Agencies submit wish lists for state funding
Tuesday, January 3rd 2006, 10:25 am
By: News On 6
OKLAHOMA CITY (AP) -- When the state legislature reconvenes on Feb. 6, it will begin the process of deciding how to divide $6.5 billion in government revenue among state agencies, including health, education and corrections.
Those agencies have already submitted their wish lists.
The Oklahoma Department of Education wants to continue Gov. Brad Henry's drive to bring teacher pay to the regional average, state Superintendent Sandy Garrett told the Tulsa World. The average increase for the 2005-06 pay raise was $1,300. It was the first raise in a four-year plan to bring teachers to the regional average.
Garrett also supports increases for school support personnel such as bus drivers, cafeteria workers and custodians. She also wants more funding for classrooms. Schools are also seeing major increases in costs for fuel and heating.
Corrections officials also want a higher level of state funding. The state is expected to add at least 500 more offenders to the prison population this year, said Corrections Director Justin Jones.
"We have a huge need for maximum- and medium-security bed space," he said.
Maximum-security beds in most states make up 12 percent to 15 percent of the total bed space, but in Oklahoma they are less than 5 percent, Jones said.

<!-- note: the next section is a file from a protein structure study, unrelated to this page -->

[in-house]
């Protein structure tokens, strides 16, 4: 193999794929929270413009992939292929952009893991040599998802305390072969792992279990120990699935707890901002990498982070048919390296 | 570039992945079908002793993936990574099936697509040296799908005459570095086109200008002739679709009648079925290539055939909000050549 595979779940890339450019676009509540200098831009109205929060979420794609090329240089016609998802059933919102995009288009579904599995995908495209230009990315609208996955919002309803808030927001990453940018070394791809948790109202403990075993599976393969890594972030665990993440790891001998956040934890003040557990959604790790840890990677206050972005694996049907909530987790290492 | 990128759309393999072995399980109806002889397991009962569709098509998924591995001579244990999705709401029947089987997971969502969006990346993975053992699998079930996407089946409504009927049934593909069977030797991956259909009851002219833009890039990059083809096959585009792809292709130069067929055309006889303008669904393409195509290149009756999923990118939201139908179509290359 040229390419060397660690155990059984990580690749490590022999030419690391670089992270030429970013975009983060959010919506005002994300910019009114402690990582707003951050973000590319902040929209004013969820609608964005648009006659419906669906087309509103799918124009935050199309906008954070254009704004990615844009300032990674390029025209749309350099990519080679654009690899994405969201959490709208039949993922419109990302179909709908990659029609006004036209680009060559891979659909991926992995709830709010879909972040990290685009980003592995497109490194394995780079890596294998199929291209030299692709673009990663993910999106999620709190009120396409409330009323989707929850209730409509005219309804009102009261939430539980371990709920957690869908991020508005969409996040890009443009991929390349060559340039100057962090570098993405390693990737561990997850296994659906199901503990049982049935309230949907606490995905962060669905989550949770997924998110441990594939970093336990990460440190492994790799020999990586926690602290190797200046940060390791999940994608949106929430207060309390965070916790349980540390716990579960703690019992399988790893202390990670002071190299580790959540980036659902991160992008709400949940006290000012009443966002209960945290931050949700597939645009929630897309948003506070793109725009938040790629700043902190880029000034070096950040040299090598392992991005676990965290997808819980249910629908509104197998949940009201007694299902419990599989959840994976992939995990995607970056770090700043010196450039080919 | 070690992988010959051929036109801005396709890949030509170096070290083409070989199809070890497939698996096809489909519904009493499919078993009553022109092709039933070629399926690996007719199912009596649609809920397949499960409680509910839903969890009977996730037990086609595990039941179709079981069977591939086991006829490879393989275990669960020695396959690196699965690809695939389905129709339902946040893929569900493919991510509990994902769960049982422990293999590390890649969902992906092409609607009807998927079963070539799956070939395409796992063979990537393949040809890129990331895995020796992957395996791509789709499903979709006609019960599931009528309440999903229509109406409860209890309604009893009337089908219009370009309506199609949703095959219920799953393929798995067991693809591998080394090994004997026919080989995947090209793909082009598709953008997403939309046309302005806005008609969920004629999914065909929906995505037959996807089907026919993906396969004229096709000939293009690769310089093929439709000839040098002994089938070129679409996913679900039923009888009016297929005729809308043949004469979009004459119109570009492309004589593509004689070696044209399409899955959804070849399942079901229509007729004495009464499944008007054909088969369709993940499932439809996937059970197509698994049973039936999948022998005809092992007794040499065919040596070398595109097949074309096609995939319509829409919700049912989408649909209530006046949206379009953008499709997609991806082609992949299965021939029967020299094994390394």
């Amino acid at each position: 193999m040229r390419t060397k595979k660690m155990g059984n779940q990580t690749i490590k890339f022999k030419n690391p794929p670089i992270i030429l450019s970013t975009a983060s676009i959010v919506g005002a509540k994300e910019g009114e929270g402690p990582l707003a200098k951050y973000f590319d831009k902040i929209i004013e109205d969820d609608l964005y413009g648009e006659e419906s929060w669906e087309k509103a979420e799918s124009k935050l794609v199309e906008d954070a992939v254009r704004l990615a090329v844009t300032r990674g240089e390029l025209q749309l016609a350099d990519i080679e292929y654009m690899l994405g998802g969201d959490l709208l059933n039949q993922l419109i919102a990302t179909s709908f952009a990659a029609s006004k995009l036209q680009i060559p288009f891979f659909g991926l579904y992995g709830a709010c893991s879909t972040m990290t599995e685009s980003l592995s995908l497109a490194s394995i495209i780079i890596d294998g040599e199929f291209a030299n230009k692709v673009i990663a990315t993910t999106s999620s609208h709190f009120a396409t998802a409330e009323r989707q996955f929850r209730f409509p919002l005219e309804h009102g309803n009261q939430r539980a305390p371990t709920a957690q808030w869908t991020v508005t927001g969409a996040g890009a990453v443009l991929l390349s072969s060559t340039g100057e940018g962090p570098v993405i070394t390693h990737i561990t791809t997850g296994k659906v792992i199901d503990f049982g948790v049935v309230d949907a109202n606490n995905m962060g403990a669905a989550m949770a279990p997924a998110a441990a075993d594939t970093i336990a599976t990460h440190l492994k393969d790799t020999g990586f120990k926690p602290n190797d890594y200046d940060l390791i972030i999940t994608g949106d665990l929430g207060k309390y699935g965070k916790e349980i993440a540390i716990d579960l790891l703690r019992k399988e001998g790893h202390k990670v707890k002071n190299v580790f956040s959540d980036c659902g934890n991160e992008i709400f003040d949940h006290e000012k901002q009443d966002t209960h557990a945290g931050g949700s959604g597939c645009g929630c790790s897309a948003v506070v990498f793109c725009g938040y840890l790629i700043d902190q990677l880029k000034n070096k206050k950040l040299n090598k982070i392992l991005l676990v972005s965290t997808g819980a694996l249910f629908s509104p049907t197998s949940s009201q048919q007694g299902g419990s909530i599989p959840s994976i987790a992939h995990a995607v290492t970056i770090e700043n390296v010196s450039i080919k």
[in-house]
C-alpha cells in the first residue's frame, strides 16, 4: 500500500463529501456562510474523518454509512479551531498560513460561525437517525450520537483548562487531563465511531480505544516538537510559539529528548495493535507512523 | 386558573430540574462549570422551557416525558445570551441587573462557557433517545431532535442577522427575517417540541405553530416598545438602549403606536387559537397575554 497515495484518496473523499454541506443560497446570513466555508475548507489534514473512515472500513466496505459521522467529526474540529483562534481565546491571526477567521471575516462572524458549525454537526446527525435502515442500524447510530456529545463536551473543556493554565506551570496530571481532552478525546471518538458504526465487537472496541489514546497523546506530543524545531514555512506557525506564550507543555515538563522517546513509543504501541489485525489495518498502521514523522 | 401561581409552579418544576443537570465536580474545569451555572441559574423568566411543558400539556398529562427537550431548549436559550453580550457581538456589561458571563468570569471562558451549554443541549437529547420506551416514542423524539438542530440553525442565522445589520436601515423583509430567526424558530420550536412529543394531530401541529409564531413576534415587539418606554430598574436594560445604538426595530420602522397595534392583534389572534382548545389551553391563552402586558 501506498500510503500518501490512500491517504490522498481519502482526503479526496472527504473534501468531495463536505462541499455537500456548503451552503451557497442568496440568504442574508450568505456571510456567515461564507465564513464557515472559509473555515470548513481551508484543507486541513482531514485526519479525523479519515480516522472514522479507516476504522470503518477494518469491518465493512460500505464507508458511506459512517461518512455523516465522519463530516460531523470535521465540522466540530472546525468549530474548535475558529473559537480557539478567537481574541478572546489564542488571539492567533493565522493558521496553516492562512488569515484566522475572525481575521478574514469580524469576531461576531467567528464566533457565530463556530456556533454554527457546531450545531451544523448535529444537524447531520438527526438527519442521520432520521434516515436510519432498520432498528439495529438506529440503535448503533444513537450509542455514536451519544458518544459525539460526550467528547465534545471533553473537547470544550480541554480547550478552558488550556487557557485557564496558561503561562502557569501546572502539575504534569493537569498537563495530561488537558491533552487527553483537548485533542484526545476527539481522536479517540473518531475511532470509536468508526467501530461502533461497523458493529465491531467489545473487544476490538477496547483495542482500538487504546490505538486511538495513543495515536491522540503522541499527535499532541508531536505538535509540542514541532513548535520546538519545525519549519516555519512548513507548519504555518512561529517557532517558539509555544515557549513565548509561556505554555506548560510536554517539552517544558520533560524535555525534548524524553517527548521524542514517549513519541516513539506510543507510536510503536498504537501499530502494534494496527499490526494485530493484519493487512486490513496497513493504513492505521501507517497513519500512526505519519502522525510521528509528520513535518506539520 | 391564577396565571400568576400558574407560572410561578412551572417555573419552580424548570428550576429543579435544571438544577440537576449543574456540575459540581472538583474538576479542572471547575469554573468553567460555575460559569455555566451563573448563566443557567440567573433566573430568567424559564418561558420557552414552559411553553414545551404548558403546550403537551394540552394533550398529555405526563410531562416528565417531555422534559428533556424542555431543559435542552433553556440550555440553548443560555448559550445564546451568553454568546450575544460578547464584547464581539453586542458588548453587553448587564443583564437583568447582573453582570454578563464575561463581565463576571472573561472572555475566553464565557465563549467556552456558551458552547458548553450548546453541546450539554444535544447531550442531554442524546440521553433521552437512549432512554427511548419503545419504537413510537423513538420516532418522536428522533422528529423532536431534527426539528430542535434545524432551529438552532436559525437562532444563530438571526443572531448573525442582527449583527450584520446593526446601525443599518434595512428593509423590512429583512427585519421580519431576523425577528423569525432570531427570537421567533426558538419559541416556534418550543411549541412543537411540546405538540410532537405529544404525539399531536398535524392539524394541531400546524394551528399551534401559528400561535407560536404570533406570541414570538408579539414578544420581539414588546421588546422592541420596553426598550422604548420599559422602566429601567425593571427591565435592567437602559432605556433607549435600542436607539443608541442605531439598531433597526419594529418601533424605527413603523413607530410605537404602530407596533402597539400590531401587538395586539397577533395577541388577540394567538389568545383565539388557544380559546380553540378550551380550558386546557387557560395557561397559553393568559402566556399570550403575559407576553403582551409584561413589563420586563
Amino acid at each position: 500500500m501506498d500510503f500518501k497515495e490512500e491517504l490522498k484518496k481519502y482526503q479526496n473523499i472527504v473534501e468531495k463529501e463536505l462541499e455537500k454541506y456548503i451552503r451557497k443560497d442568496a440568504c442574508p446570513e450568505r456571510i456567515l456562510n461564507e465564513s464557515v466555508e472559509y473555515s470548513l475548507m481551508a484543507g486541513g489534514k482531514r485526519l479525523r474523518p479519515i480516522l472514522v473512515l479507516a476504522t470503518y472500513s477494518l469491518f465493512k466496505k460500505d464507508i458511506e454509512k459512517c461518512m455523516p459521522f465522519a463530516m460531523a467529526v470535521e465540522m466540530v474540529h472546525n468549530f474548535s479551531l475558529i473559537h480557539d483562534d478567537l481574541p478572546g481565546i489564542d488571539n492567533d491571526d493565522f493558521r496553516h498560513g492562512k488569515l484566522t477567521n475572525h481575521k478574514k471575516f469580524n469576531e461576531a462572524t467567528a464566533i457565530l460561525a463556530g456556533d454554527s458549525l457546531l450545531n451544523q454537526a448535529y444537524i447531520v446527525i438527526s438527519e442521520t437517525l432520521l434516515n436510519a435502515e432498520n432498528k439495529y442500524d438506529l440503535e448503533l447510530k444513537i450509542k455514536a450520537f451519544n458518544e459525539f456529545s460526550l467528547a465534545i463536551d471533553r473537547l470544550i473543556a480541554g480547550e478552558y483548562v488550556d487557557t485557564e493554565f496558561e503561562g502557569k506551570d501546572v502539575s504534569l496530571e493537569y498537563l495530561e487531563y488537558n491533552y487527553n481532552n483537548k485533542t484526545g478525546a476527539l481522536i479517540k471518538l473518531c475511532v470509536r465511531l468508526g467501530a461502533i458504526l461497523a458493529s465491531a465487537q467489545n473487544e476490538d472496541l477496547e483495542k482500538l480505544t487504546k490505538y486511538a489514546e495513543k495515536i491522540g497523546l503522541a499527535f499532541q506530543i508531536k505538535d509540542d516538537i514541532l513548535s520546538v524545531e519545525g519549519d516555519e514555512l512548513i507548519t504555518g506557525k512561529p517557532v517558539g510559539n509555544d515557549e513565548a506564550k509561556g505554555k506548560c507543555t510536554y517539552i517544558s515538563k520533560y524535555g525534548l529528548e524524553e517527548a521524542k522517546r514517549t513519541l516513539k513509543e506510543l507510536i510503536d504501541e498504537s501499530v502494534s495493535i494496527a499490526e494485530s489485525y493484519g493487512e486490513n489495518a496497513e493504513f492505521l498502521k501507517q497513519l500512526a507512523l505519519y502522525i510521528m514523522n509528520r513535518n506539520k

"We just haven't built any," he said.
Jones also wants to increase pay and benefits for staff members to recruit and retain employees in an agency that posts a job vacancy rate of 20.31 percent.
Transportation Department Director Gary Riddle said his agency is faced with a rising cost of construction materials for roads and bridges at a time when major infrastructure work is needed.
He said is hopeful that the Legislature will follow up last year's legislation to increase funding and agree to handle the debt service on a massive capital improvement project approved in 1997 and increasing funding for the department.
Last year, House Bill 1078 required that at least $17.5 million be allocated to the department each year, increasing to $35 million in years when growth revenues rise more than 3 percent.
"It was a great first step in moving us to a position to preserve the assets we have to ensure things don't get worse as well as make improvements which are long overdue," Riddle said.
Kevin Pipes, chief of staff for the state Health Department, improving fitness and nutrition and reducing tobacco consumption are among the agency's goals.
The department wants to hold the line on any effort to reduce the price of tobacco, he said.
On Nov. 2, 2004, voters approved a net tax increase of 55 cents a pack on cigarettes. The increase went into effect Jan. 1, 2005. The department also wants to continue making progress in the areas of homeland security and bioterrorism, Pipes said.
"That would also include preparedness for any infectious disease outbreak, like pandemic flue and avian influenza," he said.
The Oklahoma Department of Human Services has asked for 121 new employees for child welfare, said Howard Hendrick, the department's director. Child welfare employees handle abuse and neglect investigations and are involved in pregnancy planning.
The department needs more group home beds for teenagers with psychological problems, he said.